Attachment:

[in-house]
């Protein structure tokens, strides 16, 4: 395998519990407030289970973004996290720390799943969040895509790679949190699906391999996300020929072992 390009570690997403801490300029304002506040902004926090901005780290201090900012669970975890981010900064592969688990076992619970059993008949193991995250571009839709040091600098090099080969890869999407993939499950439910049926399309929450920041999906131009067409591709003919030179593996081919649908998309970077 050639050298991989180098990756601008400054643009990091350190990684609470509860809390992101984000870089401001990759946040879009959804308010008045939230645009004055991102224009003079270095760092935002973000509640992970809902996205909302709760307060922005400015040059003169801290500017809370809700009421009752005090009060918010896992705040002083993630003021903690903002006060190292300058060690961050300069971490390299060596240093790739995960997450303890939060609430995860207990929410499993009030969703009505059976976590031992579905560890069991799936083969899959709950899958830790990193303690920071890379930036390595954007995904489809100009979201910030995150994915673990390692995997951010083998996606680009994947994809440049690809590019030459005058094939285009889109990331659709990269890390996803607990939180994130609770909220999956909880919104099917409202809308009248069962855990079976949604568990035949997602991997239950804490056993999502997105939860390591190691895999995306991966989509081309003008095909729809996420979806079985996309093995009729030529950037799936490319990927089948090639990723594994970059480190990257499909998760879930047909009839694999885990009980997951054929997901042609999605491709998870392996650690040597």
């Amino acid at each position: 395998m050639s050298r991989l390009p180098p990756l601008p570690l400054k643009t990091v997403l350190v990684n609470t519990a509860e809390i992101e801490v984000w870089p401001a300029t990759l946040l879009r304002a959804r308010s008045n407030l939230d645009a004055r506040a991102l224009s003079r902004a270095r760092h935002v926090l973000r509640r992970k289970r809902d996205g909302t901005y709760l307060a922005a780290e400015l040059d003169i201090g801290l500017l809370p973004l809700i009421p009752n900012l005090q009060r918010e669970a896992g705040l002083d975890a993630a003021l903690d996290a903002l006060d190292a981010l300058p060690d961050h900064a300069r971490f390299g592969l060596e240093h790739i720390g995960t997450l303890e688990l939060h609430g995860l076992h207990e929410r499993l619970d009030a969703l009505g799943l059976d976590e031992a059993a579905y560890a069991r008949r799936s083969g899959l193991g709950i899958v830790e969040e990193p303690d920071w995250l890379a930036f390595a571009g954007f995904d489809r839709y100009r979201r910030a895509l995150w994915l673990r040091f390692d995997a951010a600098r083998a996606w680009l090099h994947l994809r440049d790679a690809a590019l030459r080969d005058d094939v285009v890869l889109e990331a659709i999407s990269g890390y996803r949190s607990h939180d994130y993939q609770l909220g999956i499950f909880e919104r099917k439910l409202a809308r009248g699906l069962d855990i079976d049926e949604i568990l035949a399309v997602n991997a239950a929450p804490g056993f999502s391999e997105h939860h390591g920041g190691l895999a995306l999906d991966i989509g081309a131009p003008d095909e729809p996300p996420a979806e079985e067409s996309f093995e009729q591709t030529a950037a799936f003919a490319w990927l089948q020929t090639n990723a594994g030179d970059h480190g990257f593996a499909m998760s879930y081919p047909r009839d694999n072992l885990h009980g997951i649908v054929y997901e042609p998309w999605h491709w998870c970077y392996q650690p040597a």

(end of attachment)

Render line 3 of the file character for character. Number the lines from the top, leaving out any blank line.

């Amino acid at each position: 395998m050639s050298r991989l390009p180098p990756l601008p570690l400054k643009t990091v997403l350190v990684n609470t519990a509860e809390i992101e801490v984000w870089p401001a300029t990759l946040l879009r304002a959804r308010s008045n407030l939230d645009a004055r506040a991102l224009s003079r902004a270095r760092h935002v926090l973000r509640r992970k289970r809902d996205g909302t901005y709760l307060a922005a780290e400015l040059d003169i201090g801290l500017l809370p973004l809700i009421p009752n900012l005090q009060r918010e669970a896992g705040l002083d975890a993630a003021l903690d996290a903002l006060d190292a981010l300058p060690d961050h900064a300069r971490f390299g592969l060596e240093h790739i720390g995960t997450l303890e688990l939060h609430g995860l076992h207990e929410r499993l619970d009030a969703l009505g799943l059976d976590e031992a059993a579905y560890a069991r008949r799936s083969g899959l193991g709950i899958v830790e969040e990193p303690d920071w995250l890379a930036f390595a571009g954007f995904d489809r839709y100009r979201r910030a895509l995150w994915l673990r040091f390692d995997a951010a600098r083998a996606w680009l090099h994947l994809r440049d790679a690809a590019l030459r080969d005058d094939v285009v890869l889109e990331a659709i999407s990269g890390y996803r949190s607990h939180d994130y993939q609770l909220g999956i499950f909880e919104r099917k439910l409202a809308r009248g699906l069962d855990i079976d049926e949604i568990l035949a399309v997602n991997a239950a929450p804490g056993f999502s391999e997105h939860h390591g920041g190691l895999a995306l999906d991966i989509g081309a131009p003008d095909e729809p996300p996420a979806e079985e067409s996309f093995e009729q591709t030529a950037a799936f003919a490319w990927l089948q020929t090639n990723a594994g030179d970059h480190g990257f593996a499909m998760s879930y081919p047909r009839d694999n072992l885990h009980g997951i649908v054929y997901e042609p998309w999605h491709w998870c970077y392996q650690p040597a």